Through eDNA, a sample of seawater can yield information about who is living in nearby waters. (graphic: Kelly Lance)
By sampling eDNA, scientists can gather information about what species are in nearby waters. (graphic: Kelly Lance)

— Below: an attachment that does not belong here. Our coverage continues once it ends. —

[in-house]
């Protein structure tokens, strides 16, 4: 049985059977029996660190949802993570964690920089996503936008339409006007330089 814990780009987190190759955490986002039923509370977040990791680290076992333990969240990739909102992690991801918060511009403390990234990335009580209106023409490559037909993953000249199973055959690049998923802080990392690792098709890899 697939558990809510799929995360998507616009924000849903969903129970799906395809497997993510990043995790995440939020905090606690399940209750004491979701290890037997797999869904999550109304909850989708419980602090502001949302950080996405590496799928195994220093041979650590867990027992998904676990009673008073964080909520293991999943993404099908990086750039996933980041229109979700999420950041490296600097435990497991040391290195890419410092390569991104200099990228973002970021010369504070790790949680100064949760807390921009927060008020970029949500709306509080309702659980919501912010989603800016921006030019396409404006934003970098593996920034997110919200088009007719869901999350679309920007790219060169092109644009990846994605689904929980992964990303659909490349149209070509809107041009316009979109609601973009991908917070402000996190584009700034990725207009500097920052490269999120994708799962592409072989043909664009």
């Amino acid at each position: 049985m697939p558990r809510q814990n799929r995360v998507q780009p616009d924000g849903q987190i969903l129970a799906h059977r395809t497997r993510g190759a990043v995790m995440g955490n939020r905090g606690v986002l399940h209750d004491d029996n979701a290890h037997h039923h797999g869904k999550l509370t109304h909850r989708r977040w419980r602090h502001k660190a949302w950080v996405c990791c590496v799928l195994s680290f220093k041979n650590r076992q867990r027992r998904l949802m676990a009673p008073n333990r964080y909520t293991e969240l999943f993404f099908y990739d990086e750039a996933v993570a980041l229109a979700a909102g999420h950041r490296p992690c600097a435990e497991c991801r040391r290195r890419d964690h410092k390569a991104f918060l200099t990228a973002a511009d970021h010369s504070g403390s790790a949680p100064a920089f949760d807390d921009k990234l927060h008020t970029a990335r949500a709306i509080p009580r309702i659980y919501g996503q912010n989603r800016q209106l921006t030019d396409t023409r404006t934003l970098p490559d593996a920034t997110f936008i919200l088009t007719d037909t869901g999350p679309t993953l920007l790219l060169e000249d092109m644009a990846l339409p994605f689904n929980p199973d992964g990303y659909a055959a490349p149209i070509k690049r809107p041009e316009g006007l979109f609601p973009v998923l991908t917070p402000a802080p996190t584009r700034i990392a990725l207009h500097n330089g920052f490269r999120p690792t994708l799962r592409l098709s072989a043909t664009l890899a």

Marine plants and animals leave behind tiny markers of their presence, often in the form of skin cells that have been shed, damaged tissues, or waste products – and within that lies their signature DNA. From a sample of seawater, scientists can read that eDNA — that is, environmental DNA — and paint a picture of species diversity in specific ocean ecosystems, determine whether or not invasive species have landed in local waters, and even sharpen their ability to monitor ecosystem changes as is often required by law. Led by School of Marine and Environmental Affairs assistant professor Ryan Kelly, a team of scientists published their findings on June 27 in Science on this emerging method and its potential for marine management, monitoring, and ecology.

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